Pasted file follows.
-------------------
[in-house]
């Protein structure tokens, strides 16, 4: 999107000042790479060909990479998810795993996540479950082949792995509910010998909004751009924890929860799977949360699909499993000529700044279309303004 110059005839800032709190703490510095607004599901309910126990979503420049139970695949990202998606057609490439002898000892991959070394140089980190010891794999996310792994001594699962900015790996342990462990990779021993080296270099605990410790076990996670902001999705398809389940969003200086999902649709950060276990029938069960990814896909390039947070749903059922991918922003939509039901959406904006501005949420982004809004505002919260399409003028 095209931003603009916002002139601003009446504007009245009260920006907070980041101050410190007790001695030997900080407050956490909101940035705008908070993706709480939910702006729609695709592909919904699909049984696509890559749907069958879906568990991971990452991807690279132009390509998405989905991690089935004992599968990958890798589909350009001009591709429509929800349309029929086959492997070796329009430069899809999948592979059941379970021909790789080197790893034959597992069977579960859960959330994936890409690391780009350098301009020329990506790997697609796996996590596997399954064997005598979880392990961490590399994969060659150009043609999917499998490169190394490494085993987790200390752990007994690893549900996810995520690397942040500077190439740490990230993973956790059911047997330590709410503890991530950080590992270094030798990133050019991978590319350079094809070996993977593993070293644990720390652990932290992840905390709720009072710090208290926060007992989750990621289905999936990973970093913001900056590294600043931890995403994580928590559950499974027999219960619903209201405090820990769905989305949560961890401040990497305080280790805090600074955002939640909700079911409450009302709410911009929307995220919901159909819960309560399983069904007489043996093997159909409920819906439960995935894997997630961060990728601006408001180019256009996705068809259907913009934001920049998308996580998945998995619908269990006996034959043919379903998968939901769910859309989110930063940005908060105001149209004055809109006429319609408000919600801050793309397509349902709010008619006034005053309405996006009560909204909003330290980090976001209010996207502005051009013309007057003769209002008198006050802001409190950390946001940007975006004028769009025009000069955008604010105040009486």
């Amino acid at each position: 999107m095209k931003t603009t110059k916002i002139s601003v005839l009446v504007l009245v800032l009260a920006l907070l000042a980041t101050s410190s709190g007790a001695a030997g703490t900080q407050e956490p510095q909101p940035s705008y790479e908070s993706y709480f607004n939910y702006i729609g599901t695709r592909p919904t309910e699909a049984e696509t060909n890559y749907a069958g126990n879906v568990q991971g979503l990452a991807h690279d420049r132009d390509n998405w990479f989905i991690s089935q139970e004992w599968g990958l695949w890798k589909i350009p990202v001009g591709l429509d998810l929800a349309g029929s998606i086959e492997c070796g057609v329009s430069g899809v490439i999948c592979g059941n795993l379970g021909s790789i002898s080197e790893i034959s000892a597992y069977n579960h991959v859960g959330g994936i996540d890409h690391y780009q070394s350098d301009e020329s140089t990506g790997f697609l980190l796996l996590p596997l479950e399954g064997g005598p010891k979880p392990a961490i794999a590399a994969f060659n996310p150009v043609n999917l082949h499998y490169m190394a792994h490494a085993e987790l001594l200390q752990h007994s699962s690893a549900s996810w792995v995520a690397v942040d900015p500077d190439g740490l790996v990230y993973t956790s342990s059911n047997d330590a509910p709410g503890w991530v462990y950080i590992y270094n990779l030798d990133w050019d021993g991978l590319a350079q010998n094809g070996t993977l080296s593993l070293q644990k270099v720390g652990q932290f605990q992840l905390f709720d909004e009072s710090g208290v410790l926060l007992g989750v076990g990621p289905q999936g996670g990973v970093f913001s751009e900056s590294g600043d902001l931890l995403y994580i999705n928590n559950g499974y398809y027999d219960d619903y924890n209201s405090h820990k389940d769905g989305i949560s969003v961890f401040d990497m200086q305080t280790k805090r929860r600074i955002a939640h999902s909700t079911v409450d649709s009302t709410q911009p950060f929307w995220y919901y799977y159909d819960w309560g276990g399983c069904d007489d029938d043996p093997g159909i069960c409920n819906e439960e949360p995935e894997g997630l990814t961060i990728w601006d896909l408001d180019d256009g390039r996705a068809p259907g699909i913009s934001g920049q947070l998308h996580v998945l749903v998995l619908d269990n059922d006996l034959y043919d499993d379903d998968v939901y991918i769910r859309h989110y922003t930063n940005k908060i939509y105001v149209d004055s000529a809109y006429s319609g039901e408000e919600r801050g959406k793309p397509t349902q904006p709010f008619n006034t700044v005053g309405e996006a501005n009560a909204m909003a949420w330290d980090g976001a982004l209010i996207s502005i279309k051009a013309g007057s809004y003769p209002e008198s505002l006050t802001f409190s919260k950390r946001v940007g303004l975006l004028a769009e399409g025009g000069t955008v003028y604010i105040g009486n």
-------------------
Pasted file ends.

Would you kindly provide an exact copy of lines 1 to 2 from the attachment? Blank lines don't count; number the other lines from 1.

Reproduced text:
[in-house]
């Protein structure tokens, strides 16, 4: 999107000042790479060909990479998810795993996540479950082949792995509910010998909004751009924890929860799977949360699909499993000529700044279309303004 110059005839800032709190703490510095607004599901309910126990979503420049139970695949990202998606057609490439002898000892991959070394140089980190010891794999996310792994001594699962900015790996342990462990990779021993080296270099605990410790076990996670902001999705398809389940969003200086999902649709950060276990029938069960990814896909390039947070749903059922991918922003939509039901959406904006501005949420982004809004505002919260399409003028 095209931003603009916002002139601003009446504007009245009260920006907070980041101050410190007790001695030997900080407050956490909101940035705008908070993706709480939910702006729609695709592909919904699909049984696509890559749907069958879906568990991971990452991807690279132009390509998405989905991690089935004992599968990958890798589909350009001009591709429509929800349309029929086959492997070796329009430069899809999948592979059941379970021909790789080197790893034959597992069977579960859960959330994936890409690391780009350098301009020329990506790997697609796996996590596997399954064997005598979880392990961490590399994969060659150009043609999917499998490169190394490494085993987790200390752990007994690893549900996810995520690397942040500077190439740490990230993973956790059911047997330590709410503890991530950080590992270094030798990133050019991978590319350079094809070996993977593993070293644990720390652990932290992840905390709720009072710090208290926060007992989750990621289905999936990973970093913001900056590294600043931890995403994580928590559950499974027999219960619903209201405090820990769905989305949560961890401040990497305080280790805090600074955002939640909700079911409450009302709410911009929307995220919901159909819960309560399983069904007489043996093997159909409920819906439960995935894997997630961060990728601006408001180019256009996705068809259907913009934001920049998308996580998945998995619908269990006996034959043919379903998968939901769910859309989110930063940005908060105001149209004055809109006429319609408000919600801050793309397509349902709010008619006034005053309405996006009560909204909003330290980090976001209010996207502005051009013309007057003769209002008198006050802001409190950390946001940007975006004028769009025009000069955008604010105040009486």